The Secret DOS

The Little Emperor Strikes Back

Mid-week Catharsis

Yesterday I walked into work. I felt the sun on my face and the wind at my back. I was upright and smiling. I noticed how people looked and noticed how if I had a smile on my face, the odd person would smile back. Not the odd person as in the nutter…It was a good day. In my head were my plans for the day: the lesson I was going to teach, the meeting I was going to have, the things I needed to get done. In my head were also the influences from the last week’s readings: the role of knowledge in what we do, the ways that our teaching can be improved, the knowledge that our mind is susceptible to the influences of our bodies, the practices of good writers, the success of Nicola Prentice, the arrivederci of Scott Thornbury, the togetherness of a PLN. If it had been a film, I would have known what was coming.

At the end of the day, I walked out of work. My shoulders were rounded. I had a tight chest. My head was fogged with self-doubt and a chanting negativity. My chest felt tight. My breathing was shallow and my mouth was drawn. The positivity of the morning had been transformed into stress, rejection, nullification and resentment. Way to go, Gipper!

It’s too early to say why this had happened. But suffice to say that other people’s actions left me feeling this way. And it’s stupid. I look at what happened and know that it is so ridiculous that I should just shrug it off and wait for the clouds to blow over. It’s nothing – literally something of no substance, if that isn’t too oxymoronic. But again I can see a bank of gloom on the horizon and I can feel the wind blowing it towards me. 

Teachers who read this and who feel bad about their managers – hear me now! All of us go to work with the best intentions, I think. I really don’t -or won’t- believe that there is anybody who goes to work with the intention of deliberately doing shag all. Most people would be able to justify whatever they are planning to do or not do. The teacher who does no real teaching and has no real idea of what their job is will only be able to get up in the morning, get dressed and hand over their time to the company because they believe that what they are doing is valid. Similarly, the manager who appears to be a monster from hell is probably oblivious to this interpretation. Both would probably say that they are just trying to do their job.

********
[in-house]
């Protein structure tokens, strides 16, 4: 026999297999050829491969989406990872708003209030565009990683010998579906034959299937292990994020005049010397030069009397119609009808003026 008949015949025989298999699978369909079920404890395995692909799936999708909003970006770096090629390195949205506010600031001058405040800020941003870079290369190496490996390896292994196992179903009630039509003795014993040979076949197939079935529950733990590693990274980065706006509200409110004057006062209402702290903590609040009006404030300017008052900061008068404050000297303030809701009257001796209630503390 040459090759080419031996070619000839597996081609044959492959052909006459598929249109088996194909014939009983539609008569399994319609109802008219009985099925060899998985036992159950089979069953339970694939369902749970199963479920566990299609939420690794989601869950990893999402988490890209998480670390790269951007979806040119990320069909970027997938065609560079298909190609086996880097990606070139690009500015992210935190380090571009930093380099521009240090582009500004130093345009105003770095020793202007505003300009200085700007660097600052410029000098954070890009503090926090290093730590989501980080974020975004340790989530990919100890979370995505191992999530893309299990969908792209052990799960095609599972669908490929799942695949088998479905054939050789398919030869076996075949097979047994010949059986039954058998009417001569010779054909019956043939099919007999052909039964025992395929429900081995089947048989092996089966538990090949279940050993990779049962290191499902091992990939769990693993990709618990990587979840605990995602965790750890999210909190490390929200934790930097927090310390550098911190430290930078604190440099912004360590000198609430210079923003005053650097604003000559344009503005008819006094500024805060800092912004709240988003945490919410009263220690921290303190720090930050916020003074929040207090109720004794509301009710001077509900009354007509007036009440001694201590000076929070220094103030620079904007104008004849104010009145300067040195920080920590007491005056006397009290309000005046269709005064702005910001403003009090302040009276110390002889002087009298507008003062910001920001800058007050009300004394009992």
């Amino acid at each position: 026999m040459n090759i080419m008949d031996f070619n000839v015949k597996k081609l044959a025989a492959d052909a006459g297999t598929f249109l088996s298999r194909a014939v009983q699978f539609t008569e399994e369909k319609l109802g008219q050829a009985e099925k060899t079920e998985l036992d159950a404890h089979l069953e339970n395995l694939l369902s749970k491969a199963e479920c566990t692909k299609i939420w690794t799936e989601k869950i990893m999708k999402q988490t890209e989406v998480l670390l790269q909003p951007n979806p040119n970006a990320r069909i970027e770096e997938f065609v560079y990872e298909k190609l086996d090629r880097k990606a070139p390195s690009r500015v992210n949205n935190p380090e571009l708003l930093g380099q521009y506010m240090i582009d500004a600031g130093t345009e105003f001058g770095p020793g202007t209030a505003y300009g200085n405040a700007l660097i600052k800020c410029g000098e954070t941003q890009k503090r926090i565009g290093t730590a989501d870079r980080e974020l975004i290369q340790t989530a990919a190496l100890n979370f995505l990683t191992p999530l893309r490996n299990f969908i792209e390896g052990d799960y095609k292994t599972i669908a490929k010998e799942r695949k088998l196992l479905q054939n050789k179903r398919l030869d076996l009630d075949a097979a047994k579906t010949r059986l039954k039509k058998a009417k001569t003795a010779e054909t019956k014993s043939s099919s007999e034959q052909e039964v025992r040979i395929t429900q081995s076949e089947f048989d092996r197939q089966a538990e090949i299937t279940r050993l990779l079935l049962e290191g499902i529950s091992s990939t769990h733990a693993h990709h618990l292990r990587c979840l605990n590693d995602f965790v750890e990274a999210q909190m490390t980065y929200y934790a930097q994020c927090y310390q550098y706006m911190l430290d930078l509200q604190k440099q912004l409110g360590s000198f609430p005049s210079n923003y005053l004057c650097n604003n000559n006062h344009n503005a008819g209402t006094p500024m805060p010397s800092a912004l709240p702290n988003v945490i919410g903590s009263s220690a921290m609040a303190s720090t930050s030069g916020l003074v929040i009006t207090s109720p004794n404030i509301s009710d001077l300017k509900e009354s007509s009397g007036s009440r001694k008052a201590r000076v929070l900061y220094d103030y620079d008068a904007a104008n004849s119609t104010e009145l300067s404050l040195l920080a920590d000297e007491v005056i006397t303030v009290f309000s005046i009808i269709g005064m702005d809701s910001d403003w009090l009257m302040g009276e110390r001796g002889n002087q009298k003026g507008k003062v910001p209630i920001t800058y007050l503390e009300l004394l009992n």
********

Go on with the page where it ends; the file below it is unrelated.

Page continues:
Outside the walls of work, life also goes by. Life is not always easy for people. Some are trying to balance more than one job; some are trying to support their families; some are desperate to have families; some are terrified about the next post and the bills it will contain. Life is really, really stressful for many people. We owe it to each other to think really long and hard before we add further to the stress that people are almost certainly experiencing already.

This doesn’t mean that we should all just shut up and put up. It does mean that we need to talk to each other. It does mean that we need to be able to share our perceptions with each other – not in the hope of triumphing over a vanquished foe: I don’t need to tell you what I feel so that you can feel guilty and bad about yourself.  We need to share our perceptions so that we can engage in a joint exercise to rebuild them in a form that is acceptable to both of us. 

Is your manager doing something that you don’t like? Have you spoken to her or him about it? Or have you talked about it with others who feel the same way as you? Did that help? If you have opted for the second choice, has the problem been resolved or have you contributed to a spreading sense of discontent? Have you now set your manager up so that not only are they really pressing your buttons, but now you’re drawing everybody’s attention to how bad they are? Wow! You must really dislike this person! You will now almost inevitably start to notice how in virtually everything that they do, they are incompetent, uncaring, selfish, and ill-intentioned. Of course, nothing will change because you are only talking about them, not to them. But perhaps change is not what you want? Perhaps, at some level, it suits you to let your manager take the flak. But you could have at least had the decency to ask them if this  was OK with them…